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Silanized surfaces for in vitro studies of actomyosin function and nanotechnology applications

Sundberg, M; Rosengren, JP; Bunk, Richard LU ; Lindahl, J; Nicholls, IA; Tagerud, S; Omling, Pär LU ; Montelius, Lars LU and Mansson, A (2003) In Analytical Biochemistry 323(1). p.127-138
Abstract
We have previously shown that selective heavy meromyosin (HMM) adsorption to predefined regions of nanostructured polymer resist surfaces may be used to produce a nanostructured in vitro motility assay. However, actomyosin function was of lower quality than on conventional nitrocellulose films. We have therefore studied actomyosin function on differently derivatized glass surfaces with the aim to find a substitute for the polymer resists. We have found that surfaces derivatized with trimethylchlorosilane (TMCS) were superior to all other surfaces tested, including nitrocellulose. High-quality actin filament motility was observed up to 6 days after incubation with HMM and the fraction of motile actin filaments and the velocity of smooth... (More)
We have previously shown that selective heavy meromyosin (HMM) adsorption to predefined regions of nanostructured polymer resist surfaces may be used to produce a nanostructured in vitro motility assay. However, actomyosin function was of lower quality than on conventional nitrocellulose films. We have therefore studied actomyosin function on differently derivatized glass surfaces with the aim to find a substitute for the polymer resists. We have found that surfaces derivatized with trimethylchlorosilane (TMCS) were superior to all other surfaces tested, including nitrocellulose. High-quality actin filament motility was observed up to 6 days after incubation with HMM and the fraction of motile actin filaments and the velocity of smooth sliding were generally higher on TMCS than on nitrocellulose. The actomyosin function on TMCS-derivatized glass and nitrocellulose is considered in relation to roughness and hydrophobicity of these surfaces. The results suggest that TMCS is an ideal substitute for polymer resists in the nanostructured in vitro motility assay. Furthermore, TMCS derivatized glass also seems to offer several advantages over nitrocellulose for HMM adsorption in the ordinary in vitro motility assay. (C) 2003 Elsevier Inc. All rights reserved. (Less)
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author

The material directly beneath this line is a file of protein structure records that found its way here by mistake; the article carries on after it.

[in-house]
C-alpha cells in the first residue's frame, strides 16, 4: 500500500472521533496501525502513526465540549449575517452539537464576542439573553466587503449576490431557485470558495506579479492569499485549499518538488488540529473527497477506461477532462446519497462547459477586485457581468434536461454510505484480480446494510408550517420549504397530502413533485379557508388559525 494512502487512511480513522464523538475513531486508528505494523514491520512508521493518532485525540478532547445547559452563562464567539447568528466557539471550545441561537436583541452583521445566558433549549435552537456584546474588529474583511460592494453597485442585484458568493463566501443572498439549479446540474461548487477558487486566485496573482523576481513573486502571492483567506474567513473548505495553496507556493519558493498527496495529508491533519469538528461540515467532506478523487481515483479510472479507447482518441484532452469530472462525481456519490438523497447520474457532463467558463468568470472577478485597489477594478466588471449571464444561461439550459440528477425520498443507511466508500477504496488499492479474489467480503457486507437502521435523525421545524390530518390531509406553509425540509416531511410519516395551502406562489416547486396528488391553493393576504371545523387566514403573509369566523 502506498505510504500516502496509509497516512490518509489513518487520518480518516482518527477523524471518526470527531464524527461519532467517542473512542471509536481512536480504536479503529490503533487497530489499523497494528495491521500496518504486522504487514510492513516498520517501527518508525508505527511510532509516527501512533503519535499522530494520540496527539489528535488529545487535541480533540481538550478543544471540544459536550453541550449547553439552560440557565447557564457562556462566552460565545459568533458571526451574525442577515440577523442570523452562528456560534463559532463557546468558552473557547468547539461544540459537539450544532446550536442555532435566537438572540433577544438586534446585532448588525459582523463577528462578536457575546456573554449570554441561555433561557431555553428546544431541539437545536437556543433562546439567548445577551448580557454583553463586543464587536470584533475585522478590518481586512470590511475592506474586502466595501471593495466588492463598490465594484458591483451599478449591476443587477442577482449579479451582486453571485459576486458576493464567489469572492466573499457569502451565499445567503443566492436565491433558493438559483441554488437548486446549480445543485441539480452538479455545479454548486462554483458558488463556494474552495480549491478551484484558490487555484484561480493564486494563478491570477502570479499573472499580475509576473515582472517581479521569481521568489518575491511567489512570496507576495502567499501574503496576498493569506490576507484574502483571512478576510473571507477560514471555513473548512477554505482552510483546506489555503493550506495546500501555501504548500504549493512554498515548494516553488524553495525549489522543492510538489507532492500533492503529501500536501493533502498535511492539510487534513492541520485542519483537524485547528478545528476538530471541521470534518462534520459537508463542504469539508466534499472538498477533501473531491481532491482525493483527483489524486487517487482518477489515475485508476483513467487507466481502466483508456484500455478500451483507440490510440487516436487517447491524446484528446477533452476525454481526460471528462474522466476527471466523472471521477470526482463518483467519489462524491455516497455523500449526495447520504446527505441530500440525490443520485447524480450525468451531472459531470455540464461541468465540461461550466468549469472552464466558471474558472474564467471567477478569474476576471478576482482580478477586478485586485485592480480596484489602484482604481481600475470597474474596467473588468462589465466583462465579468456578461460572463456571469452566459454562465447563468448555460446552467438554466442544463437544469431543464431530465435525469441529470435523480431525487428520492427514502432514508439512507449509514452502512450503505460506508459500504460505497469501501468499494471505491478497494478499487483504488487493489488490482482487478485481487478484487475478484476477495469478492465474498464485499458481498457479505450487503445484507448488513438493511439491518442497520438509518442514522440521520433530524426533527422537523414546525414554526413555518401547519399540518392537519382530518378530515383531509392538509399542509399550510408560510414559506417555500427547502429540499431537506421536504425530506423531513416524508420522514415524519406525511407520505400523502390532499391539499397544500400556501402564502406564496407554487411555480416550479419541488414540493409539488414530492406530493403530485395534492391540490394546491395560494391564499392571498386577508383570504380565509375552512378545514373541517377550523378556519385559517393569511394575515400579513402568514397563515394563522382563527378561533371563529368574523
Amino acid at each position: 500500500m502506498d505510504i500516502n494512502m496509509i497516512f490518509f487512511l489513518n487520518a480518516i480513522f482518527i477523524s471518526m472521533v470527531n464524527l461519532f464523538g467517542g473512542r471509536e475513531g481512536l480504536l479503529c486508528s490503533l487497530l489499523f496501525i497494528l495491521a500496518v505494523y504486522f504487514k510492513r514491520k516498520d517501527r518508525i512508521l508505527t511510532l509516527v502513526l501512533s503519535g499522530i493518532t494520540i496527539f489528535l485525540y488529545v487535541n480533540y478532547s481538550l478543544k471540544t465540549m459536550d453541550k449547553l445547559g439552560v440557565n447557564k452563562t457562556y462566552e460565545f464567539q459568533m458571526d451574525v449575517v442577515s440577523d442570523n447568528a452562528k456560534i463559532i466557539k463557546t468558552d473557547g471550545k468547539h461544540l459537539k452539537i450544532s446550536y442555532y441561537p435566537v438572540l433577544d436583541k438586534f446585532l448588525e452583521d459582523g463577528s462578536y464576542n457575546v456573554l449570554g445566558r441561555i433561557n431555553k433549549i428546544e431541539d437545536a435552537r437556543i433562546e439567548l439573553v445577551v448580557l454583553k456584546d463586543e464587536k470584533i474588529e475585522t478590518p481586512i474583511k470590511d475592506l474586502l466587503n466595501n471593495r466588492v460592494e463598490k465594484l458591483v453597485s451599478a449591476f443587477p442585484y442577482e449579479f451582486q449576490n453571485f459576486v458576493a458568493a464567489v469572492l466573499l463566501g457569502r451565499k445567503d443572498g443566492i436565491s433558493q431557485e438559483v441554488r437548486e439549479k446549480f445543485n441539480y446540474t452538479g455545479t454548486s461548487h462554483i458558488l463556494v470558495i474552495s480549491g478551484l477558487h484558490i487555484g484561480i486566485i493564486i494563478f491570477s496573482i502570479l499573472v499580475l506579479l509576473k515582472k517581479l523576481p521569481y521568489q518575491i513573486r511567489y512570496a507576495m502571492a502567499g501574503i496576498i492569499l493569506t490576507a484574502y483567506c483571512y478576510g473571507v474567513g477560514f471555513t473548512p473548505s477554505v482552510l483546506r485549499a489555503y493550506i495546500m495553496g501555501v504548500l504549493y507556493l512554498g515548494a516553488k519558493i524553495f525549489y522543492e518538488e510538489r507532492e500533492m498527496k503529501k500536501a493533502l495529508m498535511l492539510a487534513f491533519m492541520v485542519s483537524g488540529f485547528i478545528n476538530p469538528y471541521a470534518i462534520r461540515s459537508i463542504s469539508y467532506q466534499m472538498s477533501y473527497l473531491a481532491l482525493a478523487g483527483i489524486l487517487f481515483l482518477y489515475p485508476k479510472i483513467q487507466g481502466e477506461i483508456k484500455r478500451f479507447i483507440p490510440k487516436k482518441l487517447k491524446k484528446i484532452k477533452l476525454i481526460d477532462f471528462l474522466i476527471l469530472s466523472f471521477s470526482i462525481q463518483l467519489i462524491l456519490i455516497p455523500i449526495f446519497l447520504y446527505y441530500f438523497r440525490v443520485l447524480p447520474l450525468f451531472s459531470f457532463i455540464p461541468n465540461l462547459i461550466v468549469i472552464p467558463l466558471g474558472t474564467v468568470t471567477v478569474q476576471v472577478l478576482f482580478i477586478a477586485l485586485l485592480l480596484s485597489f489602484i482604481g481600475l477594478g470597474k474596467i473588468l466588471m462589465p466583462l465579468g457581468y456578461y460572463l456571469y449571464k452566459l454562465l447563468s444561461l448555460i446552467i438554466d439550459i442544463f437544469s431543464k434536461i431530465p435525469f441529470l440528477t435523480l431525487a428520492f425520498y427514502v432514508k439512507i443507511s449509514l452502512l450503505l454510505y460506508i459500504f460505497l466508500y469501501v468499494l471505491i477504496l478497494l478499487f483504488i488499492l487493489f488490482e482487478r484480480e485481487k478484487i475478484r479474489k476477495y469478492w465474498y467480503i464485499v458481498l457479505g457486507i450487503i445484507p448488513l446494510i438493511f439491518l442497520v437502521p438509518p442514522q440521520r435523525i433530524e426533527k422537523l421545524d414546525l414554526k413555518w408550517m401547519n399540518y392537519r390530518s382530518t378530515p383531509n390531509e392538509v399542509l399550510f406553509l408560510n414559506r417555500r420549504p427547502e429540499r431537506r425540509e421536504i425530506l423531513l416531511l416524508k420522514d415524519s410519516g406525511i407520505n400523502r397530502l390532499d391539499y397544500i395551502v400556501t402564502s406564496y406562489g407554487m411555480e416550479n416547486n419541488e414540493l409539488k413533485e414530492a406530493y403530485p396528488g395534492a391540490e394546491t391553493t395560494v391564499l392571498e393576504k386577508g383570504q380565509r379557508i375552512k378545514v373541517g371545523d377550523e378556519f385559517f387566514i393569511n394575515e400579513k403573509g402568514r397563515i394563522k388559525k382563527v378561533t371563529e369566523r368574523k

organization
publishing date
type
Contribution to journal
publication status
published
subject
keywords
motor protein, molecular motor, actomyosin, nitrocellulose, dimethyldichlorosilane, octadecyltrichlorosilane, heavy meromyosin, trimethylehlorosilane
in
Analytical Biochemistry
volume
323
issue
1
pages
127 - 138
publisher
Elsevier
external identifiers
  • wos:000186822700017
  • pmid:14622967
  • scopus:0242521629
ISSN
1096-0309
DOI
10.1016/j.ab.2003.07.022
language
English
LU publication?
yes
id
92f76855-1f65-476d-89c4-2a535d1b4c9c (old id 294707)
date added to LUP
2007-09-22 13:42:52
date last changed
2018-01-07 05:48:43
@article{92f76855-1f65-476d-89c4-2a535d1b4c9c,
  abstract     = {We have previously shown that selective heavy meromyosin (HMM) adsorption to predefined regions of nanostructured polymer resist surfaces may be used to produce a nanostructured in vitro motility assay. However, actomyosin function was of lower quality than on conventional nitrocellulose films. We have therefore studied actomyosin function on differently derivatized glass surfaces with the aim to find a substitute for the polymer resists. We have found that surfaces derivatized with trimethylchlorosilane (TMCS) were superior to all other surfaces tested, including nitrocellulose. High-quality actin filament motility was observed up to 6 days after incubation with HMM and the fraction of motile actin filaments and the velocity of smooth sliding were generally higher on TMCS than on nitrocellulose. The actomyosin function on TMCS-derivatized glass and nitrocellulose is considered in relation to roughness and hydrophobicity of these surfaces. The results suggest that TMCS is an ideal substitute for polymer resists in the nanostructured in vitro motility assay. Furthermore, TMCS derivatized glass also seems to offer several advantages over nitrocellulose for HMM adsorption in the ordinary in vitro motility assay. (C) 2003 Elsevier Inc. All rights reserved.},
  author       = {Sundberg, M and Rosengren, JP and Bunk, Richard and Lindahl, J and Nicholls, IA and Tagerud, S and Omling, Pär and Montelius, Lars and Mansson, A},
  issn         = {1096-0309},
  keyword      = {motor protein,molecular motor,actomyosin,nitrocellulose,dimethyldichlorosilane,octadecyltrichlorosilane,heavy meromyosin,trimethylehlorosilane},
  language     = {eng},
  number       = {1},
  pages        = {127--138},
  publisher    = {Elsevier},
  series       = {Analytical Biochemistry},
  title        = {Silanized surfaces for in vitro studies of actomyosin function and nanotechnology applications},
  url          = {http://dx.doi.org/10.1016/j.ab.2003.07.022},
  volume       = {323},
  year         = {2003},
}